Search tips
Search criteria

Results 1-7 (7)

Clipboard (0)
more »
Year of Publication
Document Types
1.  Integrating complementary and alternative medicine into mainstream healthcare services: the perspectives of health service managers 
Complementary and alternative medicine (CAM) is increasingly included within mainstream integrative healthcare (IHC) services. Health service managers are key stakeholders central to ensuring effective integrative health care services. Yet, little research has specifically investigated the role or perspective of health service managers with regards to integrative health care services under their management. In response, this paper reports findings from an exploratory study focusing exclusively on the perspectives of health service managers of integrative health care services in Australia regarding the role of CAM within their service and the health service managers rational for incorporating CAM into clinical care.
Health service managers from seven services were recruited using purposive and snowball sampling. Semi-structured interviews were conducted with the health service managers. The services addressed trauma and chronic conditions and comprised: five community-based programs including drug and alcohol rehabilitation, refugee mental health and women’s health; and two hospital-based specialist services. The CAM practices included in the services investigated included acupuncture, naturopathy, Western herbal medicine and massage.
Findings reveal that the health service managers in this study understand CAM to enhance the holistic capacity of their service by: filling therapeutic gaps in existing healthcare practices; by treating the whole person; and by increasing healthcare choices. Health service managers also identified CAM as addressing therapeutic gaps through the provision of a mind-body approach in psychological trauma and in chronic disease management treatment. Health service managers describe the addition of CAM in their service as enabling patients who would otherwise not be able to afford CAM to gain access to these treatments thereby increasing healthcare choices. Some health service managers expressly align the notion of treating the whole person within a health promotion model and focus on the relevance of diet and lifestyle factors as central to a CAM approach.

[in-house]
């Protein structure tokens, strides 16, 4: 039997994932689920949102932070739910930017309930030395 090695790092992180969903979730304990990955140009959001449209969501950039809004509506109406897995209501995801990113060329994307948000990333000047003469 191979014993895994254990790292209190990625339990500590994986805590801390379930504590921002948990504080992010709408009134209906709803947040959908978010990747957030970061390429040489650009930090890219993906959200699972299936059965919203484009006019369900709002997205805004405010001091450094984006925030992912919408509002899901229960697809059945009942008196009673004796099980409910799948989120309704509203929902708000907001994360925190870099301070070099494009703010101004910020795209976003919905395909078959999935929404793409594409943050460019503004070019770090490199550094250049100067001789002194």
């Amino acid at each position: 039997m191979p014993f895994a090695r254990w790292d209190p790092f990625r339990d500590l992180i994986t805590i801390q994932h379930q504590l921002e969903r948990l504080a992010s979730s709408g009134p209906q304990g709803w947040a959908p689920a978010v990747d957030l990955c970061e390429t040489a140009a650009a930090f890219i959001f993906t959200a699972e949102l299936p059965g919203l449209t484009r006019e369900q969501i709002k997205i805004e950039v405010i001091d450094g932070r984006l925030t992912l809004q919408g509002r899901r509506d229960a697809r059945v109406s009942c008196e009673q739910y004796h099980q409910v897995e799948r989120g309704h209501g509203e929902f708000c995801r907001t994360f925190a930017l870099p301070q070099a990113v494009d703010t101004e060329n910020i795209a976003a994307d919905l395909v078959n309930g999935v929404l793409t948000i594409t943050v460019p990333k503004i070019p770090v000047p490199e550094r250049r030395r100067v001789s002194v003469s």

From the perspectives of the health service managers, these findings contribute to our understanding around the rationale to include CAM within mainstream health services that deal with psychological trauma and chronic disease. The broader implications of this study can help assist in the development of health service policy on CAM integration in mainstream healthcare services.
PMCID: PMC4048459  PMID: 24885066
Integrative healthcare; Integrative medicine; Complementary and alternative medicine (CAM); Health services research; Chronic disease management; Psychological trauma management; Drug and alcohol rehabilitation
2.  Current challenges and future directions for naturopathic medicine in Australia: a qualitative examination of perceptions and experiences from grassroots practice 
Naturopaths are an increasingly significant part of the healthcare sector in Australia, yet despite their significant role there has been little research on this practitioner group. Currently the naturopathic profession in Australia is undergoing a period of rapid professional growth and change. However, to date most research exploring the perceptions of naturopaths has been descriptive in nature and has focused on those in leadership positions rather than grassroots practitioners. This article explores the perceptions and experiences of practising naturopaths on the challenges and future directions of their profession.